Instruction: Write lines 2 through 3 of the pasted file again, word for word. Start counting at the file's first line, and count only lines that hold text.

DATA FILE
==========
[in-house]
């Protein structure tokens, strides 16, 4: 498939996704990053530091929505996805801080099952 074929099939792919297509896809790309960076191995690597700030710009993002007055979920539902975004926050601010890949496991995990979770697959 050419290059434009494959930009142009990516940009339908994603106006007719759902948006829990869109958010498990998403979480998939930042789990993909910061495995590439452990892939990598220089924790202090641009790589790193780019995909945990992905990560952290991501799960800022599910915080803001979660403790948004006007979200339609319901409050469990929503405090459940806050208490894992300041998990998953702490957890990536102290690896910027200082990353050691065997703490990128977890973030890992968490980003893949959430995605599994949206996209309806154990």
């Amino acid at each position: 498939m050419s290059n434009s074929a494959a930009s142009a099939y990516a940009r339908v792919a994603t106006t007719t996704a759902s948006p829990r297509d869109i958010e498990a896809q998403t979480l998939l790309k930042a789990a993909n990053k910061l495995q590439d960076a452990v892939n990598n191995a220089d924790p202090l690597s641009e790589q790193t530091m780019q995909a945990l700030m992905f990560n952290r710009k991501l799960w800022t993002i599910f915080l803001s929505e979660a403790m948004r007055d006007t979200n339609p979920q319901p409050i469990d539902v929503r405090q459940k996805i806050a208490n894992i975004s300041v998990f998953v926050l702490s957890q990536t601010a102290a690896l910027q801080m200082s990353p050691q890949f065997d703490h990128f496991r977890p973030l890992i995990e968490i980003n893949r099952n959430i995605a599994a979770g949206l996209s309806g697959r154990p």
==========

């Protein structure tokens, strides 16, 4: 498939996704990053530091929505996805801080099952 074929099939792919297509896809790309960076191995690597700030710009993002007055979920539902975004926050601010890949496991995990979770697959 050419290059434009494959930009142009990516940009339908994603106006007719759902948006829990869109958010498990998403979480998939930042789990993909910061495995590439452990892939990598220089924790202090641009790589790193780019995909945990992905990560952290991501799960800022599910915080803001979660403790948004006007979200339609319901409050469990929503405090459940806050208490894992300041998990998953702490957890990536102290690896910027200082990353050691065997703490990128977890973030890992968490980003893949959430995605599994949206996209309806154990």
């Amino acid at each position: 498939m050419s290059n434009s074929a494959a930009s142009a099939y990516a940009r339908v792919a994603t106006t007719t996704a759902s948006p829990r297509d869109i958010e498990a896809q998403t979480l998939l790309k930042a789990a993909n990053k910061l495995q590439d960076a452990v892939n990598n191995a220089d924790p202090l690597s641009e790589q790193t530091m780019q995909a945990l700030m992905f990560n952290r710009k991501l799960w800022t993002i599910f915080l803001s929505e979660a403790m948004r007055d006007t979200n339609p979920q319901p409050i469990d539902v929503r405090q459940k996805i806050a208490n894992i975004s300041v998990f998953v926050l702490s957890q990536t601010a102290a690896l910027q801080m200082s990353p050691q890949f065997d703490h990128f496991r977890p973030l890992i995990e968490i980003n893949r099952n959430i995605a599994a979770g949206l996209s309806g697959r154990p």